This post will probably not be a popular one. But please endure my rant...
Today's world is inundated with self-professed 'experts'. Specifically, the health and fitness world has birthed an entire cadre of fitness, workout, supplement, and - OMG - diet 'experts'. How does the general population tell the difference between good advice and crappy advice? Who is checking the credentials of these 'coaches'?
The timing is perfect. Between the deluge of social media marketing and our societies desperate desire to "look" a certain way, the past couple of decades has created the perfect storm for anyone and everyone to pitch their product or service. It used to be a registered dietician with years of education, experience, and a degree were the ones who were qualified to consult on diet, weight loss, and health. It's open season nowadays. Especially if you are a physically attractive person, you somehow have the knowledge and credibility to pitch diet regimens? Help me understand how you having a nice figure (genetically or trained) qualifies you for anything? And I totally appreciate that you personally have your carbs, fats, and proteins in check, or your blocks figured out, or your zone dialed in, and all of it WORKS FOR YOU; but how does that make you an expert for what works for me? Maybe your training plan that isolates certain muscle groups on certain days, for a certain amount of time, works for you, but how should that allow you to sell that plan to other people who will most likely not see the same results?
I see two elements that should be in play here. First, are you officially trained (not google trained) and hold a degree or license in the field that you are now 'selling' your advice from? And second, do you have the adequate successful real world experience that goes along WITH your official degree to be 'selling' your advice (Keep in mind Dr. Anders Ericsson's (1) research that equates 10,000 hours of deliberate practice to make you an 'expert' in anything. That's about 10 years...) These two components combined make someone qualified to give advice.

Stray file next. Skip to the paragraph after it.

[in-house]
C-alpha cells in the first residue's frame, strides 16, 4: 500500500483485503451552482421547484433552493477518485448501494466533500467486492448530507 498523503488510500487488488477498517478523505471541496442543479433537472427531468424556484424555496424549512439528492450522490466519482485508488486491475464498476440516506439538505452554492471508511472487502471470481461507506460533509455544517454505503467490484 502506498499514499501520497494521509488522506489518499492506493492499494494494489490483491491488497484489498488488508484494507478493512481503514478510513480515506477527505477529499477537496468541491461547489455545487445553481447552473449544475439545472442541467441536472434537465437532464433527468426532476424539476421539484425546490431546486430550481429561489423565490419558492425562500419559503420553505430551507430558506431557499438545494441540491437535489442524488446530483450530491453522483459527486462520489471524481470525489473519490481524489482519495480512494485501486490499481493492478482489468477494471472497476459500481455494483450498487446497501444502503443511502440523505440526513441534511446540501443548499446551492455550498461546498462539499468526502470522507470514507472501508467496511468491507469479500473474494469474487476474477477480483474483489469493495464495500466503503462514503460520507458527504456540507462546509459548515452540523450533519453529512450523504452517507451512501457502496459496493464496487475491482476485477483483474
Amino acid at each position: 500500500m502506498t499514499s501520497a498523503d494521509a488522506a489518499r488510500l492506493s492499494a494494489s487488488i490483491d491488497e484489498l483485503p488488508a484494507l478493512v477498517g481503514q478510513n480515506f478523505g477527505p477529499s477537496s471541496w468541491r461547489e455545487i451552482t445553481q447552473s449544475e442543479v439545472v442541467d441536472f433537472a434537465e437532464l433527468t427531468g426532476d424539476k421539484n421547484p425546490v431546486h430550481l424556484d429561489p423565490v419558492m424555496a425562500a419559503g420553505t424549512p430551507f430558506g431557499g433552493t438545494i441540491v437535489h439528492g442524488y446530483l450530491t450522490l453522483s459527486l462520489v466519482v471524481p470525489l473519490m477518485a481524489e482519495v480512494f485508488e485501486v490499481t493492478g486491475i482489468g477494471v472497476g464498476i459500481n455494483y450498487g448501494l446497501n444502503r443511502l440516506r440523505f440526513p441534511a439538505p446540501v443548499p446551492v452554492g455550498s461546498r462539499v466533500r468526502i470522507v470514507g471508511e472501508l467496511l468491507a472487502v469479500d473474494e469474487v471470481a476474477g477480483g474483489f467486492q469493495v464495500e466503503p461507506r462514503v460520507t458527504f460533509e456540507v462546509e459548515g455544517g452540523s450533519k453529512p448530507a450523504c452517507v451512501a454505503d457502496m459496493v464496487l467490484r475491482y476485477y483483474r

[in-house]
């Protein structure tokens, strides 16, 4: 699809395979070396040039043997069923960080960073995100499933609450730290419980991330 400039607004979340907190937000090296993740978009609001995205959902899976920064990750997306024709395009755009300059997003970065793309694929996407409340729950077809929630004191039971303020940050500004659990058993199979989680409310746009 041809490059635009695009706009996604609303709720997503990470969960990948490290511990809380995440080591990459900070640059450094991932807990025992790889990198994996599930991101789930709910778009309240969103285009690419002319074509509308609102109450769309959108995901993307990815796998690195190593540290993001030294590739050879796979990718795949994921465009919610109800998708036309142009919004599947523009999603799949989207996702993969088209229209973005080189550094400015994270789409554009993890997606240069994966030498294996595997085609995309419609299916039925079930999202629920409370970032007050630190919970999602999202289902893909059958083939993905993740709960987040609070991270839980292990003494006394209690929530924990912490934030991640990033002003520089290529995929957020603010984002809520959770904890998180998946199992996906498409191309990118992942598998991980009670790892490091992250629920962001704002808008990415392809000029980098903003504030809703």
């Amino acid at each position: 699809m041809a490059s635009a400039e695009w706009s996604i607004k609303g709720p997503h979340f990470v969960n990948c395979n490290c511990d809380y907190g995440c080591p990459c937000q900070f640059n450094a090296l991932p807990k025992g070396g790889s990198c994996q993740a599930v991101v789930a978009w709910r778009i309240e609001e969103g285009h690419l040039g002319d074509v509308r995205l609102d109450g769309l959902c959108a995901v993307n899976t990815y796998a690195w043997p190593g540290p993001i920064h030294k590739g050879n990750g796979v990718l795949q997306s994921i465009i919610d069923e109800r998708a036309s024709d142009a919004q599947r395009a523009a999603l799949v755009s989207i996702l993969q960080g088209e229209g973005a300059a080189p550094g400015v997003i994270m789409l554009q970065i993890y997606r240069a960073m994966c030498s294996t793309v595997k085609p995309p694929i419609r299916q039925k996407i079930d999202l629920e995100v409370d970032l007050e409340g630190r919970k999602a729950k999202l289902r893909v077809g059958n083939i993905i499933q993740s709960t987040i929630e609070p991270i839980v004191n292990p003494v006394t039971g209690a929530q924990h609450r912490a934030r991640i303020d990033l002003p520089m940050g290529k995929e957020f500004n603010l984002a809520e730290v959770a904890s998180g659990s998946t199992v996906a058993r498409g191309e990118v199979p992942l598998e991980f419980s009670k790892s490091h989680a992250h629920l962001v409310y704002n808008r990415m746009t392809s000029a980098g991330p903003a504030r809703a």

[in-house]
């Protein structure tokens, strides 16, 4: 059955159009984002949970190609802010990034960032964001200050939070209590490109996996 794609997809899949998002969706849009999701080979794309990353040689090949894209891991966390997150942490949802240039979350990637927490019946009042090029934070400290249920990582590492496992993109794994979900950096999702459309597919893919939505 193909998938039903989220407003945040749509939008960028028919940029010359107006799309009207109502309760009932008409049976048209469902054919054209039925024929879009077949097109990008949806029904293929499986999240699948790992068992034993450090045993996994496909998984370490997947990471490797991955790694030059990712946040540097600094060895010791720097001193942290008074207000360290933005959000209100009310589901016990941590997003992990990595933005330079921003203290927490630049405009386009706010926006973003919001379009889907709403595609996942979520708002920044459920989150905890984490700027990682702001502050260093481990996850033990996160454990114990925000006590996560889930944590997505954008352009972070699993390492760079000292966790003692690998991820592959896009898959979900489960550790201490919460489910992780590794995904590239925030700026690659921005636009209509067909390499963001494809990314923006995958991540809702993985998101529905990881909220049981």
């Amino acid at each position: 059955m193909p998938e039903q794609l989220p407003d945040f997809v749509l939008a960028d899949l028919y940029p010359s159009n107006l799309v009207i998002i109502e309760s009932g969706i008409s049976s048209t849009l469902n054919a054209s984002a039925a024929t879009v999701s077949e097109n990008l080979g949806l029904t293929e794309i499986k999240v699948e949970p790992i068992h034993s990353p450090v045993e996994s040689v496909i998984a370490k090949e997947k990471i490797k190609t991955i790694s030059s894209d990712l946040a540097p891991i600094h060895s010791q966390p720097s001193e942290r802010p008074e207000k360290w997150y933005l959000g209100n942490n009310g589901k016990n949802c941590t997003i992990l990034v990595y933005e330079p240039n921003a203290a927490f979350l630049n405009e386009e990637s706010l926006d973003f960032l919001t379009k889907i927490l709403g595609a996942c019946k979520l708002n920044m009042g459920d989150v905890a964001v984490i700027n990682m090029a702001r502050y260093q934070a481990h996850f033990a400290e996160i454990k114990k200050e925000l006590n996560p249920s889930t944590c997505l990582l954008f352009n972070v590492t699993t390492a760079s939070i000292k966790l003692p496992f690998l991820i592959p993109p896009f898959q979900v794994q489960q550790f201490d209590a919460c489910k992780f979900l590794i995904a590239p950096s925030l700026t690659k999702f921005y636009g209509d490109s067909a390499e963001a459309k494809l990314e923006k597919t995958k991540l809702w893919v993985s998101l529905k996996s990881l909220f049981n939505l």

Now, this may seem a little harsh and doctrinaire, but the truth is that we can't ALL be experts, because then none of us are experts. (see article 'The Death of Expertise' at www.thefederalist.com).
So if we aren't really experts then what can we be? We are people with opinions. And, yes, we are all entitled to have our opinion. We just shouldn't sell it as expert advice. That's misleading, fraudulent, unethical, and not the least, annoying. The other thing we can be is parental. By this I mean what purpose are we really serving our clients if we aren't truly 'experts'? Well, we are holding clients ACCOUNTABLE. And admittedly, that may be worth some type of fee. 'Accountability' is what I see over and over again as the real underlying reason behind why people will spend money on personal training, diet advice, and coaching. And this is completely acceptable and even beneficial to both the 'coach' and the client. But let's call it what it is and please don't advertise yourself as an expert or even knowledgeable in an area unless you truly have earned the right to say so.
1 - Ericsson, K.A., Krampe, R.Th. and Tesch-Romer, C. (1993). The role of deliberate practice in the acquisition of expert performance. Psychological Review, 100, pp393-394.